After hearing the matter at length in March, Justice Amit Bansal pronounced the order on Wednesday and refused to provide any immediate relief to Rario
Earlier this year, Rario filed a suit against MPL and Striker alleging that the platforms were minting and distributing NFTs with images of players with whom it had exclusive agreements
While Rario is a subsidiary of Dream11, Striker is backed by the fantasy platform’s rival MPL
The Delhi High Court on Wednesday (April 26) refused to issue an interim injunction on Dream11-backed Rario’s plea against Web3 fantasy platform Striker seeking to block the latter from using art images of cricketers.
After hearing the matter at length in March, Justice Amit Bansal pronounced the order today and refused to provide any immediate relief to the digital collectibles platform.
The Delhi HC said that NFTs belong to no platform and the platforms involved in the lawsuit are just enablers of NFTs.
It is important to note that this is the first court case in India in regards to NFTs.
To recap, earlier this year, Rario, a subsidiary of Dream 11, filed a suit against gaming unicorn Mobile Premier League (MPL) and Striker alleging that the platforms were minting and distributing non-fungible tokens (NFTs) which capture images of players with whom Rario had exclusive licence agreements.
It must be noted that Striker is backed by MPL. The Web3 fantasy platform was started by two former employees of MPL – Krishna Mohan Vedula and Nitesh Jain.
In its plea, Rario contended that the exclusive licence agreements allowed only it to mint NFTs and distribute them. The Dream11 subsidiary claimed that the act of MPL and Striker to launch the NFTs for those players, even though the images were independently created caricatures, was an act of infringement.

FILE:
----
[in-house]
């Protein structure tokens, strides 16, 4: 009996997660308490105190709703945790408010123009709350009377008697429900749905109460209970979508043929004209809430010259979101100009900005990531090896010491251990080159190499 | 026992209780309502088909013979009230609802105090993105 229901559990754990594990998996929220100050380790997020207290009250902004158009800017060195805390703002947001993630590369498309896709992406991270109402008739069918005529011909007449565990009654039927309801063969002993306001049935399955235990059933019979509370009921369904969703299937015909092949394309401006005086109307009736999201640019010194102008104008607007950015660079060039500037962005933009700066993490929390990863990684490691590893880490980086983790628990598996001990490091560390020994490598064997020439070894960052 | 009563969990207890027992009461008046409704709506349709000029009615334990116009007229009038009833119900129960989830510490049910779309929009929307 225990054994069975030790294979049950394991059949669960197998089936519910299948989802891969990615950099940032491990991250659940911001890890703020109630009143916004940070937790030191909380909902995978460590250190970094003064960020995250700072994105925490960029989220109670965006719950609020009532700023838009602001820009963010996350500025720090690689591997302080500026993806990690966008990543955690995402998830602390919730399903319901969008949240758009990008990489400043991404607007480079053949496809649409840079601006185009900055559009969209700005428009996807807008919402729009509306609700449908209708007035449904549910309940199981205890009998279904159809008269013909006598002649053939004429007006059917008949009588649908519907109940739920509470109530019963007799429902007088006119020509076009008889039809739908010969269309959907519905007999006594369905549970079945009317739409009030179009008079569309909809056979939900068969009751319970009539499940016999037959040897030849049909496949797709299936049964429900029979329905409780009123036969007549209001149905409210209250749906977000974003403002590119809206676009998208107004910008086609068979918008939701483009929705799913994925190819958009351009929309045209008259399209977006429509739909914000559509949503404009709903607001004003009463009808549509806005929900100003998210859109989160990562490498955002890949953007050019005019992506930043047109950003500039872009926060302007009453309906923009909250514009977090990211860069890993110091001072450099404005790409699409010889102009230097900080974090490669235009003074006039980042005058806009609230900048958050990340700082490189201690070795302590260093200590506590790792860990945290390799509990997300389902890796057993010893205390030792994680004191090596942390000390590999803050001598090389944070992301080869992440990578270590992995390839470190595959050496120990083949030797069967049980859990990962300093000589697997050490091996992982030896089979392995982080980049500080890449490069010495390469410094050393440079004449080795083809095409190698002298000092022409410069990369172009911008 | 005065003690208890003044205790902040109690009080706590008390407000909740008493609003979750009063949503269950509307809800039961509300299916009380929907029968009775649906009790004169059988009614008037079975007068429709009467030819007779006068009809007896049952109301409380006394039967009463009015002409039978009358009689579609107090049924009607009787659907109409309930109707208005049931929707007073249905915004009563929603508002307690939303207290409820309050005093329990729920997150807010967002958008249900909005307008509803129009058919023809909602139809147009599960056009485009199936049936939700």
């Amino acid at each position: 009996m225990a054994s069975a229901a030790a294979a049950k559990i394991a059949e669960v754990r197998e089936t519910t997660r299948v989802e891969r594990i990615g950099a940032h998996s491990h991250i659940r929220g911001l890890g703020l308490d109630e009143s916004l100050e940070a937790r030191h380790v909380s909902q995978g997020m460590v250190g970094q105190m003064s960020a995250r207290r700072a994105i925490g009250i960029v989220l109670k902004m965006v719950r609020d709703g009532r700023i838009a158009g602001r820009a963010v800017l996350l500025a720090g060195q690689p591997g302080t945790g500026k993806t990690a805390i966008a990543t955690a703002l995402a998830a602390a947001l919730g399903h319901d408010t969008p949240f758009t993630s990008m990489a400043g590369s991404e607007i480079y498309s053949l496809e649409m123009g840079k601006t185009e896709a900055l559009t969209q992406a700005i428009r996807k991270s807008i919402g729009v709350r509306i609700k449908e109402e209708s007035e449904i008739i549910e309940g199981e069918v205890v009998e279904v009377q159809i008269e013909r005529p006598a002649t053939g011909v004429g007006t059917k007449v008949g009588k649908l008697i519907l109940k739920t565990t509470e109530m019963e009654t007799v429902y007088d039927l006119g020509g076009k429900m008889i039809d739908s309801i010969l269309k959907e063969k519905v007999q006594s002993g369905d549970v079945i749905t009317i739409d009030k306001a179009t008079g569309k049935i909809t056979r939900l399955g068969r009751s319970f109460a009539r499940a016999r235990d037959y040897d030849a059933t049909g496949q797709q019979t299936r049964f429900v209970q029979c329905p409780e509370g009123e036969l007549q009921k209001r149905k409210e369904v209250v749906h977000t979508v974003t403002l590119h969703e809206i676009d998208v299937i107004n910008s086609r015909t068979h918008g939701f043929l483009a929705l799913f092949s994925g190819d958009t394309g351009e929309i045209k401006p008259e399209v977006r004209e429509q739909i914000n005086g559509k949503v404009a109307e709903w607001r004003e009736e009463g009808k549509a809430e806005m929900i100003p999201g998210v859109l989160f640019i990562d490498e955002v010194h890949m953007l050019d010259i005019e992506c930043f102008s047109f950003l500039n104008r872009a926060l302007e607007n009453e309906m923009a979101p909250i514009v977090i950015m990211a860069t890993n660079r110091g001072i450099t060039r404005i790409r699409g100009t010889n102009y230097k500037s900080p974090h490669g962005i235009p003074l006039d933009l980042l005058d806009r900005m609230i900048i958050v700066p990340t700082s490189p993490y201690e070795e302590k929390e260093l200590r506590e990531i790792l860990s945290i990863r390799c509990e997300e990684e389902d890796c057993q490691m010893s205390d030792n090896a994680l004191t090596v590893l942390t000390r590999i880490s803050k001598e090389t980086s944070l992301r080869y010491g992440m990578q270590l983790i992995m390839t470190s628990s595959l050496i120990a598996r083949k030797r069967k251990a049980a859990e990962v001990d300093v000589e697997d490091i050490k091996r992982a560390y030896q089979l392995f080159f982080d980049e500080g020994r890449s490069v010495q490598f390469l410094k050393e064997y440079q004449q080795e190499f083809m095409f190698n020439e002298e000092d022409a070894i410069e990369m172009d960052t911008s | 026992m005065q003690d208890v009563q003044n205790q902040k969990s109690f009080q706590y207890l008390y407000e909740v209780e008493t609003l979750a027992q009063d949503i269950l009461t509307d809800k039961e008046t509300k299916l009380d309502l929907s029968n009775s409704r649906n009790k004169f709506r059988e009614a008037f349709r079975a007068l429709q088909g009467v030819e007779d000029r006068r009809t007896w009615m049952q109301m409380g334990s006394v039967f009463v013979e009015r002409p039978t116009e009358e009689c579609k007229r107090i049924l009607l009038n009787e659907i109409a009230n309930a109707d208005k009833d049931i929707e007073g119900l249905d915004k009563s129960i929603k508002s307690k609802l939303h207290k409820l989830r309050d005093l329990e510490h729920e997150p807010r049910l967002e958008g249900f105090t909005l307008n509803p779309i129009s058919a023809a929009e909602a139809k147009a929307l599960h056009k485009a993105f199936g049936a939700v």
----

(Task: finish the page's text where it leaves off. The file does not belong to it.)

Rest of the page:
Striker collaborates with independent artists who produce original works of art inspired by cricket. The platform also offers ‘Player Cards’ which feature art from independent artists and can be traded within the Striker platform.
Commenting on the development, Striker cofounder Nitesh Jain said, “We are tremendously grateful to the Delhi High Court for establishing that there can be no monopoly over NFT technology. Indie game developers like Striker can’t survive in a world where NFT tech is monopolised by a few…Just like you can’t tell photographers to stop using colour pictures available in public, you cannot ask developers and artists to not make NFTs out of publicly available images or information,” Nitesh Jain, cofounder of Striker said.
Earlier, gaming industry body All India Gaming Federation (AIGF) and online gaming platform WinZO also filed a petition in the Delhi HC to intervene in the lawsuit. The court allowed them to advance submissions in addition to the submissions made by Rario, MPL, and Striker.
Speaking on the court’s order, AIGF Secretary Roland Landers said, “AIGF had intervened in the case as the questions of law involved directly impacted the online gaming industry and sought to curb innovation, specifically in fantasy sports and the NFT and blockchain arenas. AIGF’s intervention focused on preventing monopoly over any part of the online gaming ecosystem and allowing MSMEs to continuously innovate in the Web 2 and Web 3 space.”
Meanwhile, Dream11 refused to comment on the issue.
Rario, founded in 2021 by Sunny Bhanot and Ankit Wadhwa, is a licensed digital collectibles platform. It allows cricket fans to collect as well as trade cricket NFTs.
Last year, Rario bagged funding of $120 Mn in a round led by Dream Capital, the corporate venture capital and M&A arm of Dream Sports, which runs unicorn Dream11. Former Indian cricketer Sachin Tendulkar is also an investor in the NFT platform.
According to a report, India’s fantasy sports market is projected to reach a size of INR 1,65,000 Cr by FY25 from INR 34,600 Cr in FY21, expanding at a CAGR of 38%.